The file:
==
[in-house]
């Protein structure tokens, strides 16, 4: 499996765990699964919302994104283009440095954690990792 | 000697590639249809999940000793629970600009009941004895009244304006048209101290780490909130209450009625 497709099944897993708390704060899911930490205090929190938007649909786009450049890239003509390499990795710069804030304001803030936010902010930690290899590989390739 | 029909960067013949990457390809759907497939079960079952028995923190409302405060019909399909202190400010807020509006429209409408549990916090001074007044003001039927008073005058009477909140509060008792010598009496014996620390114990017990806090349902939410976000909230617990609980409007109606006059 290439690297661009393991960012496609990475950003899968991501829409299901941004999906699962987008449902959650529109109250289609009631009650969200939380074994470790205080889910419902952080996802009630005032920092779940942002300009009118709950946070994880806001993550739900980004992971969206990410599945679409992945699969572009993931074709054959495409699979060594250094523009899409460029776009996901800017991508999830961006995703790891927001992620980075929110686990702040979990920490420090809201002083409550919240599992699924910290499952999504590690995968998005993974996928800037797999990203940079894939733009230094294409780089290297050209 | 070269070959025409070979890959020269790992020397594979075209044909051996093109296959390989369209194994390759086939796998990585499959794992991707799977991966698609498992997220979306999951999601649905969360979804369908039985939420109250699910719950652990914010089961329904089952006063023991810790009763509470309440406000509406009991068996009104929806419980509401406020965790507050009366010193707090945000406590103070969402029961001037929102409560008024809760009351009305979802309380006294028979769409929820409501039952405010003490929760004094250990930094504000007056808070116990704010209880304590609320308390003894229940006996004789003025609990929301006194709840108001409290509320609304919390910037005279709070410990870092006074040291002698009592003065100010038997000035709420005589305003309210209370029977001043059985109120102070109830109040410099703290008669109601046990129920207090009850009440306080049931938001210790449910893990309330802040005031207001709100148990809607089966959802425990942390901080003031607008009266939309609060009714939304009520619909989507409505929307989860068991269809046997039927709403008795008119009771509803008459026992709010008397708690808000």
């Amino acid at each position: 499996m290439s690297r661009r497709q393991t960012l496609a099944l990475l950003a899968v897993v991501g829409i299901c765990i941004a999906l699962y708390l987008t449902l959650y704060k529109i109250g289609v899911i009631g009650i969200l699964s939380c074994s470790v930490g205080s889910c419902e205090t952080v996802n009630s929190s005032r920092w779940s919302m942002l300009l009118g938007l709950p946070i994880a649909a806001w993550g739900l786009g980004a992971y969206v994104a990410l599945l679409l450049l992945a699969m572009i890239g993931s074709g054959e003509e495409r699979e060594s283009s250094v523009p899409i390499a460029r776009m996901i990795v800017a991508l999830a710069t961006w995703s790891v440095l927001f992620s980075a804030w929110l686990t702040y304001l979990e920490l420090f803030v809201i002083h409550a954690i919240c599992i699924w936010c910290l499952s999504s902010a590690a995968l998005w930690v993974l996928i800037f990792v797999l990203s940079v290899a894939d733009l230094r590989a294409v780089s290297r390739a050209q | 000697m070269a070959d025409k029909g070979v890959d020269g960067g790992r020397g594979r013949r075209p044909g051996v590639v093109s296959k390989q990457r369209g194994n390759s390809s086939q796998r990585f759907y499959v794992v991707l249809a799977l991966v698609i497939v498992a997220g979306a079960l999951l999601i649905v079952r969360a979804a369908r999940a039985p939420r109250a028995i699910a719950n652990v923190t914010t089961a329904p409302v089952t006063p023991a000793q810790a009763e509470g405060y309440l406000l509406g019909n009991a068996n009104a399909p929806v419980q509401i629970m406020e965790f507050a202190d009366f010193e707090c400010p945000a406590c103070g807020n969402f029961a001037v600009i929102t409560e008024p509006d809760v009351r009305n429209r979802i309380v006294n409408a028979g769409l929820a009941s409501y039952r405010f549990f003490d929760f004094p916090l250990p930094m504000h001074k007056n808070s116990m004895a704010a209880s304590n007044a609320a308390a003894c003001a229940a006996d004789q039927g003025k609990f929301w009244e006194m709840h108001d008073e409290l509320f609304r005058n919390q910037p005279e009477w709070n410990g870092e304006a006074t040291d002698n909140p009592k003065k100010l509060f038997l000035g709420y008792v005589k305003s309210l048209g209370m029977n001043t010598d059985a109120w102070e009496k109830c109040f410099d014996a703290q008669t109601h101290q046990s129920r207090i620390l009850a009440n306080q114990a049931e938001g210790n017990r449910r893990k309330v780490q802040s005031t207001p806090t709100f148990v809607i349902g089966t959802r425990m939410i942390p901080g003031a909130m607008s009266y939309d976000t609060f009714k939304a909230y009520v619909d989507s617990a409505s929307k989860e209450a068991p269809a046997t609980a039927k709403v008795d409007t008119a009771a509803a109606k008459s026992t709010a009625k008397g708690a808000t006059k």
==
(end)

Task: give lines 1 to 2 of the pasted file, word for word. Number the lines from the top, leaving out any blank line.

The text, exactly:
[in-house]
């Protein structure tokens, strides 16, 4: 499996765990699964919302994104283009440095954690990792 | 000697590639249809999940000793629970600009009941004895009244304006048209101290780490909130209450009625 497709099944897993708390704060899911930490205090929190938007649909786009450049890239003509390499990795710069804030304001803030936010902010930690290899590989390739 | 029909960067013949990457390809759907497939079960079952028995923190409302405060019909399909202190400010807020509006429209409408549990916090001074007044003001039927008073005058009477909140509060008792010598009496014996620390114990017990806090349902939410976000909230617990609980409007109606006059 290439690297661009393991960012496609990475950003899968991501829409299901941004999906699962987008449902959650529109109250289609009631009650969200939380074994470790205080889910419902952080996802009630005032920092779940942002300009009118709950946070994880806001993550739900980004992971969206990410599945679409992945699969572009993931074709054959495409699979060594250094523009899409460029776009996901800017991508999830961006995703790891927001992620980075929110686990702040979990920490420090809201002083409550919240599992699924910290499952999504590690995968998005993974996928800037797999990203940079894939733009230094294409780089290297050209 | 070269070959025409070979890959020269790992020397594979075209044909051996093109296959390989369209194994390759086939796998990585499959794992991707799977991966698609498992997220979306999951999601649905969360979804369908039985939420109250699910719950652990914010089961329904089952006063023991810790009763509470309440406000509406009991068996009104929806419980509401406020965790507050009366010193707090945000406590103070969402029961001037929102409560008024809760009351009305979802309380006294028979769409929820409501039952405010003490929760004094250990930094504000007056808070116990704010209880304590609320308390003894229940006996004789003025609990929301006194709840108001409290509320609304919390910037005279709070410990870092006074040291002698009592003065100010038997000035709420005589305003309210209370029977001043059985109120102070109830109040410099703290008669109601046990129920207090009850009440306080049931938001210790449910893990309330802040005031207001709100148990809607089966959802425990942390901080003031607008009266939309609060009714939304009520619909989507409505929307989860068991269809046997039927709403008795008119009771509803008459026992709010008397708690808000």